That's All, Folks: Ford Ranger Ends Production After 28 Years
The last Ford Ranger compact pickup truck was built today, ending the model's 28-year production run. The very last Ranger, seen above, was a white Sport model built at Ford's Twin Cities Assembly Plant in St. Paul, Minnesota. The Ranger is the only Ford vehicle assembled at the Twin Cities factory, which employs 880 people.
The Ford Ranger was launched in 1983, and from 1987 to 2005 was the best-selling compact truck in the U.S. market. Recently, though, sales have dropped off; last year Ford sold just 55,364 Rangers, compared to the truck's peak annual sales of 348,358 units in 1999. In total, just under seven million Ford Rangers were produced.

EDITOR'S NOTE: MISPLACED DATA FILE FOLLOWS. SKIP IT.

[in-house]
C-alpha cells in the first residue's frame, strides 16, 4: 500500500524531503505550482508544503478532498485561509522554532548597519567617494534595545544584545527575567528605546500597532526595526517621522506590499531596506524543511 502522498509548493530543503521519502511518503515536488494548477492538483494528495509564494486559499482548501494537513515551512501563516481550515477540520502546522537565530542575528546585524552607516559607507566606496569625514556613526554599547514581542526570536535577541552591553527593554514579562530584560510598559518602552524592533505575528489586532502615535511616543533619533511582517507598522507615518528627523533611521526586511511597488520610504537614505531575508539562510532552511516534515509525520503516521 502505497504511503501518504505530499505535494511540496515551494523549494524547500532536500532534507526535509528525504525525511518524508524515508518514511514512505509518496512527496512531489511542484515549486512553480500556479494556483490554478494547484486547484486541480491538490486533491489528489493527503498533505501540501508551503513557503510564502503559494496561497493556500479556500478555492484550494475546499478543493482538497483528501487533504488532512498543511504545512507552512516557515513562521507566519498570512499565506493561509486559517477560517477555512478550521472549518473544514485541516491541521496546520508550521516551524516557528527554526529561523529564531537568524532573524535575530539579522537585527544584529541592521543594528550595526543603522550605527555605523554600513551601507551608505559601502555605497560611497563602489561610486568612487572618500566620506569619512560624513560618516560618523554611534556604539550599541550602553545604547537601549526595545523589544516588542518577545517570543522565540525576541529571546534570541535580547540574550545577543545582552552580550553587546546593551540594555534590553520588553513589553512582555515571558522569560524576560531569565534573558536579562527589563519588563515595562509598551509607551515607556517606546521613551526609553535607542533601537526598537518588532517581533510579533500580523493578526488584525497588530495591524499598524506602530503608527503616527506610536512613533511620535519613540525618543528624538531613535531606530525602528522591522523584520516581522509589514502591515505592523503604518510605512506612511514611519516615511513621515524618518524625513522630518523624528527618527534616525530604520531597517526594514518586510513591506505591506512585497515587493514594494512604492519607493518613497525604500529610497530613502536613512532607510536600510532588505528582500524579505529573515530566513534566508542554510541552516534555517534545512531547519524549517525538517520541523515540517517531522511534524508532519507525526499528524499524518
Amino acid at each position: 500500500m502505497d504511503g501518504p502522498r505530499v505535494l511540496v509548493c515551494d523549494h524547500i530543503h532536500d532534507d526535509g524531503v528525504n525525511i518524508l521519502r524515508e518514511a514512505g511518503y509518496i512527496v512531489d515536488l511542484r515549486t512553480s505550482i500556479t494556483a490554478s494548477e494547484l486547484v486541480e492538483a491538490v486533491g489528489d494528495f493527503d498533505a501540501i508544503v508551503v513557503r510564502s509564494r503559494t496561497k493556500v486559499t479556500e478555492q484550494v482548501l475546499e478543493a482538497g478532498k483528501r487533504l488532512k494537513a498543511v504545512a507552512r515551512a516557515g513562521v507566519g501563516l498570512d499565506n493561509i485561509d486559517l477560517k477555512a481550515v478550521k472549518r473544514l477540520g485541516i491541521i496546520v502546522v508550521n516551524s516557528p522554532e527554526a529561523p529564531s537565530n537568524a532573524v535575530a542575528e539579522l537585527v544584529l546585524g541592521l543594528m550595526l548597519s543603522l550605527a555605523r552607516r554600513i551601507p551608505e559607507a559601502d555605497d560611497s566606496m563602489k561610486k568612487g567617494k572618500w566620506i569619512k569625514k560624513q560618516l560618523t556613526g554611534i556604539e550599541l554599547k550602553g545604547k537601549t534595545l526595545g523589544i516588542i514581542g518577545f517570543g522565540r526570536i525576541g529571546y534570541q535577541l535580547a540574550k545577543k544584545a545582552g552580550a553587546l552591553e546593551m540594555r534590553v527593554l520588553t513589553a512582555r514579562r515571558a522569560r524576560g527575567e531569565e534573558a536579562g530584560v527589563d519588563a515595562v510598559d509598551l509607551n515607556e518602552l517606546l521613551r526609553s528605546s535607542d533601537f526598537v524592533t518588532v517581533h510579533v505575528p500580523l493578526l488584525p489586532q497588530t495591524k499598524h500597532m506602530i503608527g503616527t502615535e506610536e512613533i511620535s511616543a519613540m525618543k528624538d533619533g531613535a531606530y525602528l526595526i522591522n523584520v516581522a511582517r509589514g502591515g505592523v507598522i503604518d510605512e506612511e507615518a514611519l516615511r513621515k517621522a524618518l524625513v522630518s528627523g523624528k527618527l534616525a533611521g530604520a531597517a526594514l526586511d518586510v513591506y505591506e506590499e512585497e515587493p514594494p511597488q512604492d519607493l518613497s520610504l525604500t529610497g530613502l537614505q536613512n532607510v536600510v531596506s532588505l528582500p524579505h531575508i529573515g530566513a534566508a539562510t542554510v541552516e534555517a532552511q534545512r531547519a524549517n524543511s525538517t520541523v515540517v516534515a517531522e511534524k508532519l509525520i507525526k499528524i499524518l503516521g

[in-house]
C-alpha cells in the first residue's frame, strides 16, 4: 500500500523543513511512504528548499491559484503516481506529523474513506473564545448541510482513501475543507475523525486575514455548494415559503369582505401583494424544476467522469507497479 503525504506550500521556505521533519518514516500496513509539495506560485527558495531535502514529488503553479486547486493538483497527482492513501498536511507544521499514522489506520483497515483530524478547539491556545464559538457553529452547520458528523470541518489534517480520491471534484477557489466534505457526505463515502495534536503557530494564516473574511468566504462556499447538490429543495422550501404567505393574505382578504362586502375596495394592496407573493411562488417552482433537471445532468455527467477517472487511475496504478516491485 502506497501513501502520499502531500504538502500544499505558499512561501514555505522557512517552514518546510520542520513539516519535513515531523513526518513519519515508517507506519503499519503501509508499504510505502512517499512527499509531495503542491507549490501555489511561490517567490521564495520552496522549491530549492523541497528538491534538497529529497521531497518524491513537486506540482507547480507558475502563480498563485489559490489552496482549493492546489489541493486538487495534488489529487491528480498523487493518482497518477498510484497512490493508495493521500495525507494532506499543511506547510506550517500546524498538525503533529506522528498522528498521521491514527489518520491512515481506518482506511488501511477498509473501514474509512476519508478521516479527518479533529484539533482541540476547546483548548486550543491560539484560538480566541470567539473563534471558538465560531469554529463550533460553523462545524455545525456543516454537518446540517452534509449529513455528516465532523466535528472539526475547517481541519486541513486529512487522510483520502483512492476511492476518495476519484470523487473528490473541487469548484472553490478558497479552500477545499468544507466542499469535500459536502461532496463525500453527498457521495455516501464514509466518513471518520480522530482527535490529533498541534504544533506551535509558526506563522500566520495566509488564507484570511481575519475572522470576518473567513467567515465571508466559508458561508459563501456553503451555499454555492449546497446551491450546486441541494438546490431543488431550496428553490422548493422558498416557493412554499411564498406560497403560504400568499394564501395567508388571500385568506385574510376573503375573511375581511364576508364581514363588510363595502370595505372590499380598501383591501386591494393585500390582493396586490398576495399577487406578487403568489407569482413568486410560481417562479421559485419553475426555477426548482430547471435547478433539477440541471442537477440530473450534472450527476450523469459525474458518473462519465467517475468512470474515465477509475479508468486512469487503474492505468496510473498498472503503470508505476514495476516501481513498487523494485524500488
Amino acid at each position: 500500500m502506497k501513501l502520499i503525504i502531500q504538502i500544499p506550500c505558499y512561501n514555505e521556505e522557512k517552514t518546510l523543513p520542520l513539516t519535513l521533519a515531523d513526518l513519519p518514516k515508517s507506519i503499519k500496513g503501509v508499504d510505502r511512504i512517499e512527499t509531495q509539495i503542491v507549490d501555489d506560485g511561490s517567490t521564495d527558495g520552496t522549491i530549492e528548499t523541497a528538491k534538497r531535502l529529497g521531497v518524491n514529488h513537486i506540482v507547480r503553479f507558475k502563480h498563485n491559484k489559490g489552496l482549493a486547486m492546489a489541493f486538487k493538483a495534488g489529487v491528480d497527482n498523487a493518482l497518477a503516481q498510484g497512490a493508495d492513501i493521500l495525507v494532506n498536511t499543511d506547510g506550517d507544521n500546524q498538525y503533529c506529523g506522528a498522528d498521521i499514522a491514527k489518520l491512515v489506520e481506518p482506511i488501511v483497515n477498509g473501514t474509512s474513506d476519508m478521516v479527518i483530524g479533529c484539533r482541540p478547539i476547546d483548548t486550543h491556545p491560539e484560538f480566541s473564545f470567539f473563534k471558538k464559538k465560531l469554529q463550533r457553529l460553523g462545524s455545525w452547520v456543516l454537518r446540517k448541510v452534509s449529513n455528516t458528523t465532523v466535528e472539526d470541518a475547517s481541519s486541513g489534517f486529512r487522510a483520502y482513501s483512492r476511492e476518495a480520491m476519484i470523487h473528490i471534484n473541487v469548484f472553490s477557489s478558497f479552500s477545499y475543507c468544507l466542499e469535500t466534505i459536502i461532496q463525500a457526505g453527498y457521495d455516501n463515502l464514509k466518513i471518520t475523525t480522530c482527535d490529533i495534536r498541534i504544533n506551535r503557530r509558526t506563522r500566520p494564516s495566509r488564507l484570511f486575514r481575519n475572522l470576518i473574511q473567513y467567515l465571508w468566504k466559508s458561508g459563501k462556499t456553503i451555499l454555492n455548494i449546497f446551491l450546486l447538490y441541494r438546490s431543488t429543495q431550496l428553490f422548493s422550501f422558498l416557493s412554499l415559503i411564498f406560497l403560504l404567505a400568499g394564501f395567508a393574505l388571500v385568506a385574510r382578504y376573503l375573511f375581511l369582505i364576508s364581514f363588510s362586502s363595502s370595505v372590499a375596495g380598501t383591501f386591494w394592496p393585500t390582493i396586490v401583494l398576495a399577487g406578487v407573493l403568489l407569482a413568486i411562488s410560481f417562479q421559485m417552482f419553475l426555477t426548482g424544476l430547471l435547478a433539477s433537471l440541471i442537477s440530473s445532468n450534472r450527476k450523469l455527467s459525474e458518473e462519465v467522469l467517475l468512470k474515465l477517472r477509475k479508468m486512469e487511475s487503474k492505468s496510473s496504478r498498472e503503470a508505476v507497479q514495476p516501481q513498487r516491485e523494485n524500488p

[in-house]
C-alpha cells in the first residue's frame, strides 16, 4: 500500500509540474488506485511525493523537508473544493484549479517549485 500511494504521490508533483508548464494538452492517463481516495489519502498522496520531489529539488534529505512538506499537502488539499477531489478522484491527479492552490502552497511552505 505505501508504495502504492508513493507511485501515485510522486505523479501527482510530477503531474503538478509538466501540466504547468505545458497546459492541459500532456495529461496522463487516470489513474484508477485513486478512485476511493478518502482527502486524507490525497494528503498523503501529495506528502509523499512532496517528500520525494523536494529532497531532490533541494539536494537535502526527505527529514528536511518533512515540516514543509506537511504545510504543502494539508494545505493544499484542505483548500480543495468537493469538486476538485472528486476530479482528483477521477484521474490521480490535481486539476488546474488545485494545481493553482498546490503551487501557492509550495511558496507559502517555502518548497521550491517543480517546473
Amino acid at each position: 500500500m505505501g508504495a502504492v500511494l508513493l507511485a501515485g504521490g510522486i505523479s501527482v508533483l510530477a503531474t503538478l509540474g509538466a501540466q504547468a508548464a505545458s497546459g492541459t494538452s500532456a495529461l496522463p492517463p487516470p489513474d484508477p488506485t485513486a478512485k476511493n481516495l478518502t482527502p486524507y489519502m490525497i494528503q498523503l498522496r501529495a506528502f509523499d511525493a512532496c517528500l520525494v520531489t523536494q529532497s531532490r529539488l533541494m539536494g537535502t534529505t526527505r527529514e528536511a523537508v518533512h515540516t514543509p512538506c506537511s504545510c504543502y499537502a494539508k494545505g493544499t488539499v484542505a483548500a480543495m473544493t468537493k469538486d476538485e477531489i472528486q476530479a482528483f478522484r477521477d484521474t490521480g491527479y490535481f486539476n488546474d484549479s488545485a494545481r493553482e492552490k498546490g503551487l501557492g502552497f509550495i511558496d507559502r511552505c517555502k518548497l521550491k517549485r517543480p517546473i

Although a new version of the Ranger has been announced for foreign markets, it won't be sold in the U.S. -- Ford truck buyers will instead need to opt for the F-150.
The demise of the Ranger also spells the end of Ford's Cologne V-6, an engine family that spans 49 years and 25 million units. The 2011 Ford Ranger had an optional 4.0-liter Cologne V-6 engine that was rated for 207 hp; the truck's base engine was a 2.3-liter inline-four producing 143 hp.